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Kaveh Hemmat
Benedictine University
Assistant Professor
Primary Phone: (773) 236-0099
Department of History, Philosophy, and Religious S
5700 College Rd Suite 158
Lisle IL 60532
I am a scholar of global history and cultural history of the Islamic world. My work focuses on representations and perceptions of East Asia and other topics related to the construction and reproduction of difference in Islamicate culture. I completed my Ph.D in history in 2014 at the University of Chicago's Department of Near Eastern Languages and Civilizations, where I worked with John Woods, Franklin Lewis, and Cornell Fleischer, following completion of a BS in Mathematics with a Specialization in Economics and a BA in Near Eastern Languages and Civilizations. My dissertation was a study of the Khataynameh, "A Chinese System for an Ottoman State: the Frontier, the Millennium, and Ming Bureaucracy in Khaṭāyī's Book of China." In addition to book chapters and articles in journals such as Iranian Studies, Utopian Studies, and Acta Koreana, my major work of translation, The Kushnameh: the Persian Epic of Kush the Tusked, was published by University of California Press in 2022. I am currently director of the NEH-funded Khataynameh Translation Project and am working on a monograph with the tentative title, The Hundred Kings of Samarqand: Silk Road Civic Lore and East Asia in Islamic Political Thought.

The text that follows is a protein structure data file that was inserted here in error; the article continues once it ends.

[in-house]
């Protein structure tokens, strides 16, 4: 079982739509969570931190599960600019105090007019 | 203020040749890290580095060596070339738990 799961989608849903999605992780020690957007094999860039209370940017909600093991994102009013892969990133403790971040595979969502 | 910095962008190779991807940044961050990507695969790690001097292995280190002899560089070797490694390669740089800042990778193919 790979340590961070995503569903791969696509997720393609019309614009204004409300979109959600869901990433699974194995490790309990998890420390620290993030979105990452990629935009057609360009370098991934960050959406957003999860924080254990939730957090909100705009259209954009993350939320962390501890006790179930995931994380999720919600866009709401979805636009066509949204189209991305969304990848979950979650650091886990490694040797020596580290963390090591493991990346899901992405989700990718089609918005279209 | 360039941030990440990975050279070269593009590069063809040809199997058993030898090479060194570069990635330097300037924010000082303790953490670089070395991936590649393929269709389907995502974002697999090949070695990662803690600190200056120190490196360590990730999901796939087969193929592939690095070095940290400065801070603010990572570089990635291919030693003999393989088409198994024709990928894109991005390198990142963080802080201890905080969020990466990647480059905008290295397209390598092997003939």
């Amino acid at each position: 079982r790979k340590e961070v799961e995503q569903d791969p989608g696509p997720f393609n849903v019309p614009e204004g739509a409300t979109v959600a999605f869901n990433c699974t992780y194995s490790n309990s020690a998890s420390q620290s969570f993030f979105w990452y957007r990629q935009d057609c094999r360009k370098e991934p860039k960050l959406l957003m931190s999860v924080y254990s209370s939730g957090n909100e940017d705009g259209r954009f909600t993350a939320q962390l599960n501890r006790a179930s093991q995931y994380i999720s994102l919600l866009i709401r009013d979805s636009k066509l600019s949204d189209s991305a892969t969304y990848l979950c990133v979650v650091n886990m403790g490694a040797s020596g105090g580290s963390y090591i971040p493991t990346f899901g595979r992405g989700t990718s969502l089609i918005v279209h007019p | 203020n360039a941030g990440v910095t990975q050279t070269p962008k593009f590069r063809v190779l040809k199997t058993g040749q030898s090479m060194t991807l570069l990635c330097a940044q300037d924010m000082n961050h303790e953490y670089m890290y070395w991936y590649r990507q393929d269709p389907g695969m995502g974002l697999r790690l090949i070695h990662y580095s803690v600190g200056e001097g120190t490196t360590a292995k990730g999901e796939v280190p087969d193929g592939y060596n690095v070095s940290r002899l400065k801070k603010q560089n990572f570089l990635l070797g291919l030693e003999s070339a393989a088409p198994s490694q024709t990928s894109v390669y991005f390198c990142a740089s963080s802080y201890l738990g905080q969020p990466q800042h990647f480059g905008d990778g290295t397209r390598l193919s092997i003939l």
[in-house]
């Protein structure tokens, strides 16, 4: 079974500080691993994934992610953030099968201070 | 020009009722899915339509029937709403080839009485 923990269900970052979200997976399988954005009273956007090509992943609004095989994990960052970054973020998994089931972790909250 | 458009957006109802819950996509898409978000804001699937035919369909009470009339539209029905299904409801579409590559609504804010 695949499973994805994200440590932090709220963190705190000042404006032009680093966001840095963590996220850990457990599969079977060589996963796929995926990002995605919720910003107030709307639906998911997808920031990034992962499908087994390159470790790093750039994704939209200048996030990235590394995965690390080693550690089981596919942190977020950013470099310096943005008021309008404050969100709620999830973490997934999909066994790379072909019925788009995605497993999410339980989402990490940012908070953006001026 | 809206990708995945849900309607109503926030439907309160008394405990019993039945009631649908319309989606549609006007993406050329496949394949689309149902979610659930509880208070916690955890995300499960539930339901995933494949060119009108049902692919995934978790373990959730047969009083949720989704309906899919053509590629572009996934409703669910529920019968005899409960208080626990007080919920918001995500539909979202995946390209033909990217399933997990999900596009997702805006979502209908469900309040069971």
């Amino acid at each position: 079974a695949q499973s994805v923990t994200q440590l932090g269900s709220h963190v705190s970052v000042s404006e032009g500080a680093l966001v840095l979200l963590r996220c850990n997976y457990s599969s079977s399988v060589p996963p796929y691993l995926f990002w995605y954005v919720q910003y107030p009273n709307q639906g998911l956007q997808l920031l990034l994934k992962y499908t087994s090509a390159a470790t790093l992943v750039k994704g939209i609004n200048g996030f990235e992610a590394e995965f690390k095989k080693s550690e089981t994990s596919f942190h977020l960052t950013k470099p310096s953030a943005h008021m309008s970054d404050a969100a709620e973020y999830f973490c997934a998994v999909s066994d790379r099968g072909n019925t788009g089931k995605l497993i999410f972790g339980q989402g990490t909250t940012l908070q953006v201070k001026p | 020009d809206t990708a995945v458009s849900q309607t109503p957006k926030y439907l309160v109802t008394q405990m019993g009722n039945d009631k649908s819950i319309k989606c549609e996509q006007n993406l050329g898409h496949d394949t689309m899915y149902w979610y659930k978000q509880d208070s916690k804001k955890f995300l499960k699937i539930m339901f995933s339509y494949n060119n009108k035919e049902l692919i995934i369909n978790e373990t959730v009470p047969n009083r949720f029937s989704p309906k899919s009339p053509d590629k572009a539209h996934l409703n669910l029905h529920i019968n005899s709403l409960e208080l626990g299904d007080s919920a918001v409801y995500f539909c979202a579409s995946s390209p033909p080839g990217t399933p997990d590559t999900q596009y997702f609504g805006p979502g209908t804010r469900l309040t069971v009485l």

Sub Areas
Iranian Studies
Islamic Studies
Mysticism/Sufi Studies
13th-18th Centuries
World History
Central Asian Studies
Ottoman Studies
Geographic Areas of Interest
All Middle East
Islamic World
Central Asia
Literature Of Geography And Travel
Early Modern Muslims' Perceptions Of China
Political Theory
Arabic (advanced)
French (advanced)
Persian (native)
Russian (elementary)
Ottoman (intermediate)
Chinese (intermediate)
Turkish (intermediate)
PhD | 2014 | Near Eastern Languages and Civilizations | University of Chicago
BA | 2001 | Near Eastern Languages and Civilizations | University of Chicago
BS | 2001 | Mathematics | University of Chicago
China Memorialized in Ottoman Texts The Chinese-Islamic Contact Zone and Vernacular Macrohistory Poetry, Authorial Presence, and the Construction of a Public in the Khaṭāynāmah (Book of China) The Geography of Kingship in Persian Epics, 1000 – 1400 Depictions of East Asia and the Islamicate Prehistory of Early Modern Utopias Labor and Power in the Persian Epic Tradition and Its Intertexts Race and the Black Chthonic in the Persian Epic Tradition: Zanj and Siyahan in the Kushnameh and Nezami’s Alexander Epic